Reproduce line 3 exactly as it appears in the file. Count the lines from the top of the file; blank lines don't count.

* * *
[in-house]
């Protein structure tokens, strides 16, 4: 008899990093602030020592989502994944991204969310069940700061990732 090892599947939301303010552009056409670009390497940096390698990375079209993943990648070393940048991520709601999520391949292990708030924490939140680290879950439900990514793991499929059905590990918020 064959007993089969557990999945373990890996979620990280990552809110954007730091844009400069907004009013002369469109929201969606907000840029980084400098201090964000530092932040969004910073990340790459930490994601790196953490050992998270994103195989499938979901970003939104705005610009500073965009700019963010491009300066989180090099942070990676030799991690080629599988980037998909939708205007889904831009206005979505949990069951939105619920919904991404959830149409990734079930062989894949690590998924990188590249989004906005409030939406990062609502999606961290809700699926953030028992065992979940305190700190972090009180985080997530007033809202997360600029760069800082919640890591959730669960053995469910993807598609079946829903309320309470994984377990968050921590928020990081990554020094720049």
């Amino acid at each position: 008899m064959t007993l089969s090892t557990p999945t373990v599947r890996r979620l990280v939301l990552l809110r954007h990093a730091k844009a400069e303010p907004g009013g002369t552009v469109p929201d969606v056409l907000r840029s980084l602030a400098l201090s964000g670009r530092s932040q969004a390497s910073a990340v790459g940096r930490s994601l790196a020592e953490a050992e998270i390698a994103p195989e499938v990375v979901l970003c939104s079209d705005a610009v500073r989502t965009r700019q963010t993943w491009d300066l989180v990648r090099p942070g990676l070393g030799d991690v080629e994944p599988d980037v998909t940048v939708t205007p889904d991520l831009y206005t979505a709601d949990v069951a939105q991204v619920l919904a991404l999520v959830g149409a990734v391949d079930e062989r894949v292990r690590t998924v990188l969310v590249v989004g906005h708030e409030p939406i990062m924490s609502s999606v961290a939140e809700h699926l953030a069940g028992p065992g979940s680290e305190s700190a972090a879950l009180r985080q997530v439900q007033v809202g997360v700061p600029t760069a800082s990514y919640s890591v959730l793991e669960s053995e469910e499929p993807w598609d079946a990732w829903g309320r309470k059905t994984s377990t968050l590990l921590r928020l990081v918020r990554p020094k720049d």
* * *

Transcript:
């Amino acid at each position: 008899m064959t007993l089969s090892t557990p999945t373990v599947r890996r979620l990280v939301l990552l809110r954007h990093a730091k844009a400069e303010p907004g009013g002369t552009v469109p929201d969606v056409l907000r840029s980084l602030a400098l201090s964000g670009r530092s932040q969004a390497s910073a990340v790459g940096r930490s994601l790196a020592e953490a050992e998270i390698a994103p195989e499938v990375v979901l970003c939104s079209d705005a610009v500073r989502t965009r700019q963010t993943w491009d300066l989180v990648r090099p942070g990676l070393g030799d991690v080629e994944p599988d980037v998909t940048v939708t205007p889904d991520l831009y206005t979505a709601d949990v069951a939105q991204v619920l919904a991404l999520v959830g149409a990734v391949d079930e062989r894949v292990r690590t998924v990188l969310v590249v989004g906005h708030e409030p939406i990062m924490s609502s999606v961290a939140e809700h699926l953030a069940g028992p065992g979940s680290e305190s700190a972090a879950l009180r985080q997530v439900q007033v809202g997360v700061p600029t760069a800082s990514y919640s890591v959730l793991e669960s053995e469910e499929p993807w598609d079946a990732w829903g309320r309470k059905t994984s377990t968050l590990l921590r928020l990081v918020r990554p020094k720049d």